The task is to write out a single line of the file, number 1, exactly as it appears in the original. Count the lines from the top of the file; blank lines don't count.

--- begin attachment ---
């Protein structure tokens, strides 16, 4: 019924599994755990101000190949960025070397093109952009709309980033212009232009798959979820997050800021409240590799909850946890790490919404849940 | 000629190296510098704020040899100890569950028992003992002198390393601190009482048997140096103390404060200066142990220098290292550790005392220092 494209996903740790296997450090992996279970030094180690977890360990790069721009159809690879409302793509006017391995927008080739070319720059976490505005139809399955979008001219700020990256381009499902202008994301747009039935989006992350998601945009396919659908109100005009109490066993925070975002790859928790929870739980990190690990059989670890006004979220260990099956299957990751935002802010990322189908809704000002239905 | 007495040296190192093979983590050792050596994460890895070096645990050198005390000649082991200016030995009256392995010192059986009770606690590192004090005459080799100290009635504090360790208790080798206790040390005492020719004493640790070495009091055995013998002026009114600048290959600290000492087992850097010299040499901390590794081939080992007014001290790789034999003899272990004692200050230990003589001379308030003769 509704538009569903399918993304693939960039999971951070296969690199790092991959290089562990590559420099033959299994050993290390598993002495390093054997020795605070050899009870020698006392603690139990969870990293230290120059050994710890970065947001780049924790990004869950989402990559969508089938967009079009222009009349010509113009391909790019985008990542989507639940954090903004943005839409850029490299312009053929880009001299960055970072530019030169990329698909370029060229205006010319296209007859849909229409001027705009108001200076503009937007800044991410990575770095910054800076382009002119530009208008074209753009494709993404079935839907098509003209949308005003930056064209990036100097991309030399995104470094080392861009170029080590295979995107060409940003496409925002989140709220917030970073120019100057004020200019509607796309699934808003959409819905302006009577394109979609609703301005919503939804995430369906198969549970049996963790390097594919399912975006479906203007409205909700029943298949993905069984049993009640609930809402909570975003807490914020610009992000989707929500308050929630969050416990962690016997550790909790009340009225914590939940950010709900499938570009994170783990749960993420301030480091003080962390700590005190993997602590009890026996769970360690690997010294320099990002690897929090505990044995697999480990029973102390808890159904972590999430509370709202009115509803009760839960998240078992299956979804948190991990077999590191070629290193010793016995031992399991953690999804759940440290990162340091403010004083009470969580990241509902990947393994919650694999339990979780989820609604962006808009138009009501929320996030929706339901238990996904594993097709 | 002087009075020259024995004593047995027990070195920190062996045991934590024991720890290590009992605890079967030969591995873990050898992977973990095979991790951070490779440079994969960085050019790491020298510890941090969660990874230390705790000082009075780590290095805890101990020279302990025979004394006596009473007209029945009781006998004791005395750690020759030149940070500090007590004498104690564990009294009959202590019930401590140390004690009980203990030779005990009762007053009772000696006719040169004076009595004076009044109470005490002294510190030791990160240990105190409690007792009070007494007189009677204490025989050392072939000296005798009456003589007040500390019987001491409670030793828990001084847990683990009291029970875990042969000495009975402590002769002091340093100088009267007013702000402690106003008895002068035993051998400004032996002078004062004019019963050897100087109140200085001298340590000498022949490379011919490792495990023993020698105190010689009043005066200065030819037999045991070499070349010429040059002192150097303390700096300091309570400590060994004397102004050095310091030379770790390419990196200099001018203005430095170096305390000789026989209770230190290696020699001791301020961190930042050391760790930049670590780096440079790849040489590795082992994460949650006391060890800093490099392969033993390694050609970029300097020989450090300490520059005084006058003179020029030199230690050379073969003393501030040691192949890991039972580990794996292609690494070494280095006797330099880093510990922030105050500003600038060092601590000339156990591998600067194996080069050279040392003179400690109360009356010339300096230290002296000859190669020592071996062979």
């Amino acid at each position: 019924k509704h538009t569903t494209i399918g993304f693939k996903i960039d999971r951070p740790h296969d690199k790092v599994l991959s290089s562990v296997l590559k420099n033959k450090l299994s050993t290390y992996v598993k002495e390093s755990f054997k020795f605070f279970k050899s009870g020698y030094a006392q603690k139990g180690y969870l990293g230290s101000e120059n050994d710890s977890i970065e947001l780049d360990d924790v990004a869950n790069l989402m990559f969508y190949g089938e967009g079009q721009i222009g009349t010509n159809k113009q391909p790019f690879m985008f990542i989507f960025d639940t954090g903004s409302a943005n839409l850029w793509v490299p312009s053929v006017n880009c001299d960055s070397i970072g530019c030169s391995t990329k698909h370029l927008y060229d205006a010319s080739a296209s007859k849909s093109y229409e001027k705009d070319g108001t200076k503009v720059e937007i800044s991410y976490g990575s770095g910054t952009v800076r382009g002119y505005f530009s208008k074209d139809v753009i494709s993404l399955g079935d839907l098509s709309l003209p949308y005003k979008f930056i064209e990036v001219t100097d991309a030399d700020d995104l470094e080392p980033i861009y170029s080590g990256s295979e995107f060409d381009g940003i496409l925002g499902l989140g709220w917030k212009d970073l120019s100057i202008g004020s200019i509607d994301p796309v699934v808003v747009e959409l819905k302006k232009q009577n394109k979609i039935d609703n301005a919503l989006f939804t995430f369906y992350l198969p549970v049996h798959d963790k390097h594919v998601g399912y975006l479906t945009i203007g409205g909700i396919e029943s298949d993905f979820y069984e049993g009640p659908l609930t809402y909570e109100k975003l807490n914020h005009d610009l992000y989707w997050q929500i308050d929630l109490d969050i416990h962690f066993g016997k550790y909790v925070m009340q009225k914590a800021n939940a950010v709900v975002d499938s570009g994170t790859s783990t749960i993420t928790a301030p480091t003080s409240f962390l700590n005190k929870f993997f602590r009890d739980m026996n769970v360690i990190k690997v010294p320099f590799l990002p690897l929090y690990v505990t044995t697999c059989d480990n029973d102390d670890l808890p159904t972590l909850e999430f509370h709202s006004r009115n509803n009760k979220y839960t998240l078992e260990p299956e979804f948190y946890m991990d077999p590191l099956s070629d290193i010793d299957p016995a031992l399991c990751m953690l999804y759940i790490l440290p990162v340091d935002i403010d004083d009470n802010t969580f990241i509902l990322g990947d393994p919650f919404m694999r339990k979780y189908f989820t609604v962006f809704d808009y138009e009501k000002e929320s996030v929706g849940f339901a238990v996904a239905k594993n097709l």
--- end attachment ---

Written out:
């Protein structure tokens, strides 16, 4: 019924599994755990101000190949960025070397093109952009709309980033212009232009798959979820997050800021409240590799909850946890790490919404849940 | 000629190296510098704020040899100890569950028992003992002198390393601190009482048997140096103390404060200066142990220098290292550790005392220092 494209996903740790296997450090992996279970030094180690977890360990790069721009159809690879409302793509006017391995927008080739070319720059976490505005139809399955979008001219700020990256381009499902202008994301747009039935989006992350998601945009396919659908109100005009109490066993925070975002790859928790929870739980990190690990059989670890006004979220260990099956299957990751935002802010990322189908809704000002239905 | 007495040296190192093979983590050792050596994460890895070096645990050198005390000649082991200016030995009256392995010192059986009770606690590192004090005459080799100290009635504090360790208790080798206790040390005492020719004493640790070495009091055995013998002026009114600048290959600290000492087992850097010299040499901390590794081939080992007014001290790789034999003899272990004692200050230990003589001379308030003769 509704538009569903399918993304693939960039999971951070296969690199790092991959290089562990590559420099033959299994050993290390598993002495390093054997020795605070050899009870020698006392603690139990969870990293230290120059050994710890970065947001780049924790990004869950989402990559969508089938967009079009222009009349010509113009391909790019985008990542989507639940954090903004943005839409850029490299312009053929880009001299960055970072530019030169990329698909370029060229205006010319296209007859849909229409001027705009108001200076503009937007800044991410990575770095910054800076382009002119530009208008074209753009494709993404079935839907098509003209949308005003930056064209990036100097991309030399995104470094080392861009170029080590295979995107060409940003496409925002989140709220917030970073120019100057004020200019509607796309699934808003959409819905302006009577394109979609609703301005919503939804995430369906198969549970049996963790390097594919399912975006479906203007409205909700029943298949993905069984049993009640609930809402909570975003807490914020610009992000989707929500308050929630969050416990962690016997550790909790009340009225914590939940950010709900499938570009994170783990749960993420301030480091003080962390700590005190993997602590009890026996769970360690690997010294320099990002690897929090505990044995697999480990029973102390808890159904972590999430509370709202009115509803009760839960998240078992299956979804948190991990077999590191070629290193010793016995031992399991953690999804759940440290990162340091403010004083009470969580990241509902990947393994919650694999339990979780989820609604962006808009138009009501929320996030929706339901238990996904594993097709 | 002087009075020259024995004593047995027990070195920190062996045991934590024991720890290590009992605890079967030969591995873990050898992977973990095979991790951070490779440079994969960085050019790491020298510890941090969660990874230390705790000082009075780590290095805890101990020279302990025979004394006596009473007209029945009781006998004791005395750690020759030149940070500090007590004498104690564990009294009959202590019930401590140390004690009980203990030779005990009762007053009772000696006719040169004076009595004076009044109470005490002294510190030791990160240990105190409690007792009070007494007189009677204490025989050392072939000296005798009456003589007040500390019987001491409670030793828990001084847990683990009291029970875990042969000495009975402590002769002091340093100088009267007013702000402690106003008895002068035993051998400004032996002078004062004019019963050897100087109140200085001298340590000498022949490379011919490792495990023993020698105190010689009043005066200065030819037999045991070499070349010429040059002192150097303390700096300091309570400590060994004397102004050095310091030379770790390419990196200099001018203005430095170096305390000789026989209770230190290696020699001791301020961190930042050391760790930049670590780096440079790849040489590795082992994460949650006391060890800093490099392969033993390694050609970029300097020989450090300490520059005084006058003179020029030199230690050379073969003393501030040691192949890991039972580990794996292609690494070494280095006797330099880093510990922030105050500003600038060092601590000339156990591998600067194996080069050279040392003179400690109360009356010339300096230290002296000859190669020592071996062979």